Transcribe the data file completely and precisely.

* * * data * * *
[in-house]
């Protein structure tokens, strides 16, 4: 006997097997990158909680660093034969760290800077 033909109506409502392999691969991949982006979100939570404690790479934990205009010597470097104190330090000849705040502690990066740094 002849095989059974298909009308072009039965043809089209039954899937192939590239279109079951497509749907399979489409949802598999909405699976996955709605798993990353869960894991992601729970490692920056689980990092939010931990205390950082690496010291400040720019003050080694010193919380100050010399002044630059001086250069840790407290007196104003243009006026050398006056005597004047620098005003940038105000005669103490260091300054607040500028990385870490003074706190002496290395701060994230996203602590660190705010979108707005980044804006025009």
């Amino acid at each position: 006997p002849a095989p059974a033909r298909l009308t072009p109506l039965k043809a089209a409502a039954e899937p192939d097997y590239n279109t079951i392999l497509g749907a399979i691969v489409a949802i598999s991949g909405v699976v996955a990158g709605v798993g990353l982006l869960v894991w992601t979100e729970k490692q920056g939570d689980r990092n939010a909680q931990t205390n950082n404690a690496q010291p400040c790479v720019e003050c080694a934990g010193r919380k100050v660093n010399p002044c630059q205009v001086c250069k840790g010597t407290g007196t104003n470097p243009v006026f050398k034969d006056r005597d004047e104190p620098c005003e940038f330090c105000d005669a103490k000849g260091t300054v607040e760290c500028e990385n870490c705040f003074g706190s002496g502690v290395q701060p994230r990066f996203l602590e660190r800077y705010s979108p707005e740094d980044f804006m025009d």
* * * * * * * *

[in-house]
């Protein structure tokens, strides 16, 4: 006997097997990158909680660093034969760290800077 033909109506409502392999691969991949982006979100939570404690790479934990205009010597470097104190330090000849705040502690990066740094 002849095989059974298909009308072009039965043809089209039954899937192939590239279109079951497509749907399979489409949802598999909405699976996955709605798993990353869960894991992601729970490692920056689980990092939010931990205390950082690496010291400040720019003050080694010193919380100050010399002044630059001086250069840790407290007196104003243009006026050398006056005597004047620098005003940038105000005669103490260091300054607040500028990385870490003074706190002496290395701060994230996203602590660190705010979108707005980044804006025009």
């Amino acid at each position: 006997p002849a095989p059974a033909r298909l009308t072009p109506l039965k043809a089209a409502a039954e899937p192939d097997y590239n279109t079951i392999l497509g749907a399979i691969v489409a949802i598999s991949g909405v699976v996955a990158g709605v798993g990353l982006l869960v894991w992601t979100e729970k490692q920056g939570d689980r990092n939010a909680q931990t205390n950082n404690a690496q010291p400040c790479v720019e003050c080694a934990g010193r919380k100050v660093n010399p002044c630059q205009v001086c250069k840790g010597t407290g007196t104003n470097p243009v006026f050398k034969d006056r005597d004047e104190p620098c005003e940038f330090c105000d005669a103490k000849g260091t300054v607040e760290c500028e990385n870490c705040f003074g706190s002496g502690v290395q701060p994230r990066f996203l602590e660190r800077y705010s979108p707005e740094d980044f804006m025009d």